Interim president Juan Guaido spoke to Venezuelans today via a web broadcast following his weeklong tour of Latin America. Yesterday, Guaido announced that his tour–which also saw him visit Colombia, Peru, Paraguay, Argentina, Brazil–would end in Ecuador.
During the address, Guaido reiterated calls for a nationwide protest tomorrow at 11:00 AM local time, and announced its rally points in Caracas. Guaido also announced that he would take special measures to protect public sector employees from extortion by the ruling PSUV party, although he provided few details on the issue.
Because Guaido violated an order from the Supreme Court banning him from leaving the country when he snuck into Colombia last week, it is possible that he will be arrested when he tried to re-enter the country. In an interview with Argentinian media yesterday, Guaido said that Maduro would be committing “last mistake” if the authorities did detain him upon his return.
However, it is not clear at this time if Guaido broadcast his speech earlier tonight from Venezuela or from somewhere outside of the country.
Guaido tweeted a message tonight suggesting that he is still not in Venezuela, and that he is fully aware of the threat of arrest:
If the usurper [Maduro] and his accomplices try to detain me, we’ve set out a clear route, with clear instructions to be followed by our intentional allies and brothers in parliament.
We are much stronger than ever and now is not the time to falter.
Bolton: US Attention in Venezuela is because its “in our hemisphere”
National Security Advisor John Bolton spoke with CNN’s Jack Taper during a televised interview this morning in which he was asked about the United States stance against Maduro.
During the interview, Taper asked Bolton if it was hypocritical for the White House to condemn Maduro as a dictator while at the same time providing support to other dictatorships, like Saudi Arabia’s. Bolton responded by saying:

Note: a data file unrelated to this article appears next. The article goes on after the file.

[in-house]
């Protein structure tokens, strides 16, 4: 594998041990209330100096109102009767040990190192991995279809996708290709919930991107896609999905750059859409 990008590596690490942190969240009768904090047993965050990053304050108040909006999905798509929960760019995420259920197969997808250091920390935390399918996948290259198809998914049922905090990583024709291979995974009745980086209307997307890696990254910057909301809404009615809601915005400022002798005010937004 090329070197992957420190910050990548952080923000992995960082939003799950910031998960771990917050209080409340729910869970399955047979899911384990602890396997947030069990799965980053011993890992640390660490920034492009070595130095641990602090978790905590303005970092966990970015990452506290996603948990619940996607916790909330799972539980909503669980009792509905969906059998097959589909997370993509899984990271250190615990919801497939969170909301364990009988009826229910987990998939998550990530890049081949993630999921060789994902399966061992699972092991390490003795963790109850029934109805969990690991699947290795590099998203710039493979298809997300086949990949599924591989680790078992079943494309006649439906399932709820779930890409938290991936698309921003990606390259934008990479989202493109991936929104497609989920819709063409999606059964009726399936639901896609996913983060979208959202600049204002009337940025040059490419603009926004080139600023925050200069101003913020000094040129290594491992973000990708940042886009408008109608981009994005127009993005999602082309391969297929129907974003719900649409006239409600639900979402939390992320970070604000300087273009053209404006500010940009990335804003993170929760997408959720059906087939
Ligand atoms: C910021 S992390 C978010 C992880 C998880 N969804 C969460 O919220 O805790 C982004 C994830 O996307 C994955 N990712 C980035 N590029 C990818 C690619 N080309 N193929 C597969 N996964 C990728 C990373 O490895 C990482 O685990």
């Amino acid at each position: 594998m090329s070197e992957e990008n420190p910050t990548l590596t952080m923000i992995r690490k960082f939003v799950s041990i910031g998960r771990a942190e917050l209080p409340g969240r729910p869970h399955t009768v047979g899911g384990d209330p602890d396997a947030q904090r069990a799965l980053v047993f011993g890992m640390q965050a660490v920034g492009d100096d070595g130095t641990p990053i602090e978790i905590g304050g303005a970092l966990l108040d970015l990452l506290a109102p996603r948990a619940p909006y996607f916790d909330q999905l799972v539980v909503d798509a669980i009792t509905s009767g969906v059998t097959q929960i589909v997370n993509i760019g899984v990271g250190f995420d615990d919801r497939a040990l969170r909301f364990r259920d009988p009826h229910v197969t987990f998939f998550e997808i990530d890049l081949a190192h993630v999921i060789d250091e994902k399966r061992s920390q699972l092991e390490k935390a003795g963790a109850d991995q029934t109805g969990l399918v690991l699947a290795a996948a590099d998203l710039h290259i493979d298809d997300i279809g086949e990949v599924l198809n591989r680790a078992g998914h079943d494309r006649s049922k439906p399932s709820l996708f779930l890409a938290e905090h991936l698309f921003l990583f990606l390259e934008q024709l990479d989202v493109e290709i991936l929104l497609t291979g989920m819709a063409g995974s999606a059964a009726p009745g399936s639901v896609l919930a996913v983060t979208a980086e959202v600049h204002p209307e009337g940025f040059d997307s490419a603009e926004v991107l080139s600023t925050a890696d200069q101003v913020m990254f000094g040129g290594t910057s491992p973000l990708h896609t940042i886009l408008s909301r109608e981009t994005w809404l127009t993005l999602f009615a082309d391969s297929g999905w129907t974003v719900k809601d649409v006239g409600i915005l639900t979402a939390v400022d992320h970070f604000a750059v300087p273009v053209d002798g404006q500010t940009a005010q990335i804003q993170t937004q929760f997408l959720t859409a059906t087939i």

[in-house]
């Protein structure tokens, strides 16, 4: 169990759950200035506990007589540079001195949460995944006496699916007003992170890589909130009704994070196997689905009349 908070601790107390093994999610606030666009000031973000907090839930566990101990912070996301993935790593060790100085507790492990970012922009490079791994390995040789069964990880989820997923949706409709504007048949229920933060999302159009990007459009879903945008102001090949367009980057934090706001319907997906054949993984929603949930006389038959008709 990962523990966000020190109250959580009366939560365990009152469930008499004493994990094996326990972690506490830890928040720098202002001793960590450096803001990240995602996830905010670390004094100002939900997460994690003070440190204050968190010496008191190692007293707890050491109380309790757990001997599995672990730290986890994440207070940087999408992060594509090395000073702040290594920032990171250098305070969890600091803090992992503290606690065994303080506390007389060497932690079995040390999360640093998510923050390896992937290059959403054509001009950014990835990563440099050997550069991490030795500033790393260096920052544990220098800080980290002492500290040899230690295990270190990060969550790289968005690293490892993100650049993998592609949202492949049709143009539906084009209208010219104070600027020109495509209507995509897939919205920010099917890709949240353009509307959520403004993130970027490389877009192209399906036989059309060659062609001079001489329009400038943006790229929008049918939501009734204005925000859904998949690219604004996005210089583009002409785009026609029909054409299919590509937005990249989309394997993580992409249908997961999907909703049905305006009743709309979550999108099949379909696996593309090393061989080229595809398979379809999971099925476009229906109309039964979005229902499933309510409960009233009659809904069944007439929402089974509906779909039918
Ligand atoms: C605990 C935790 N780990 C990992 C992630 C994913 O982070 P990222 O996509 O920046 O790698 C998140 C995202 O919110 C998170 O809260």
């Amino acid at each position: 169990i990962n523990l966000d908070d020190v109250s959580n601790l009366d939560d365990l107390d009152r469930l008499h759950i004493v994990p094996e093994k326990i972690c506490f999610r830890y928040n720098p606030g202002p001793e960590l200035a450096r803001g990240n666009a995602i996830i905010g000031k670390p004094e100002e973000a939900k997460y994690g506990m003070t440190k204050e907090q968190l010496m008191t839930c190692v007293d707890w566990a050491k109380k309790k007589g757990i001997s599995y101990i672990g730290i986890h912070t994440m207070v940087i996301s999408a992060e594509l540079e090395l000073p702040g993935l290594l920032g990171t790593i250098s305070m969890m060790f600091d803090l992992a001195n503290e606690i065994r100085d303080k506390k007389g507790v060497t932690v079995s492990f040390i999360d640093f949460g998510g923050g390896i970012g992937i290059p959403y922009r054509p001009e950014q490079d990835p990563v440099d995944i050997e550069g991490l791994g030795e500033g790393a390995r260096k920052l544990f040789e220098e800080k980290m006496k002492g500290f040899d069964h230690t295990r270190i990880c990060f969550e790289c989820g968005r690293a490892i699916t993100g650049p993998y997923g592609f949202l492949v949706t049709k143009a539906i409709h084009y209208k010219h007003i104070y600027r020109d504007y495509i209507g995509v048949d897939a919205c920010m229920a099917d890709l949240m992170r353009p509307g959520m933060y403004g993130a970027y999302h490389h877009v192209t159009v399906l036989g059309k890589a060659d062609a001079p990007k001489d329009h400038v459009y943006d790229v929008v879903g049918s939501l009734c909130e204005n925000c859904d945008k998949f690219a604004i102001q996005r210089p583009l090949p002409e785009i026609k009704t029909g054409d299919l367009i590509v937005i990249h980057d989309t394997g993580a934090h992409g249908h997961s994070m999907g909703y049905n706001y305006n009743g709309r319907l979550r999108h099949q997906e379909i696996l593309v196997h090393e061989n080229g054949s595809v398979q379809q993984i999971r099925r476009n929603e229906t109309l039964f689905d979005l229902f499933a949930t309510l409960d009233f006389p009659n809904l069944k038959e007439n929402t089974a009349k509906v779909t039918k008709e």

I think it’s separate, and I think–look, in this administration we’re not afraid to use the phrase “Monroe Doctrine”. This [Venezuela] is a country in our hemisphere. It’s been the objective of presidents going back to Ronald Reagan to have a completely democratic hemisphere.
The Monroe Doctrine is named after president James Monroe, who began a policy in 1823 of viewing European colonial ventures in the Americas as a threat to the United States in the hemisphere. Broadly speaking, the Monroe Doctrine has been used in the past to justify U.S. involvement in Latin American affairs.
Below, the segment of the interview in which Bolton makes the comment:
Ex-PDVSA Chief: Chavez “Would Have Launched Rebellion” Against Maduro
Rafael Ramirez, the former head of the state-owned PDVSA oil firm and Chavez loyalist, said in an interview published today that Chavez “would have launched a rebellion” against Maduro for all of the “suffering” that he has caused the people of Venezuela, and that he never expected that Maduro would actually become the president of Venezuela.
In the interview–which was published by Colombia’s El Espectador–Ramirez was asked why Chavez named Maduro as his successor. Ramirez said:
If president Chavez were alive today he would have launched a rebellion against Maduro for the conditions [that are causing] suffering for our people. He would be heading a patriotic movement against him, and if he were alive he would have removed [Maduro from power] immediately. What’s happened is that Maduro has taken advantage of the fact that Chavez died.
Ramirez went on to say that Chavez did not expect to die from his illness because his doctors had told him that “he would return” alive from the operation that he had in late December 2012.
Ramirez explained that Chavez was worried that he would be unable to be sworn in as president in January 2013, and that he also knew that in that event there would have to be another presidential election. Worried that the PSUV would be unable to chose a new leader in a matter of days, Ramirez explained that Chavez chose to name Maduro to save the party the trouble in that eventuality.
When asked about what Maduro’s biggest mistake has been, Ramirez said:
He threw chavismo aside. He didn’t listen. He was totally ignorant about how to run the country, and on top of that, he lacked the humility to recognize his own limitations because he never let anyone help him (…) Maduro has acted like a dictator and his time is up. He’s just desperate now, trying to figure out how to survive.
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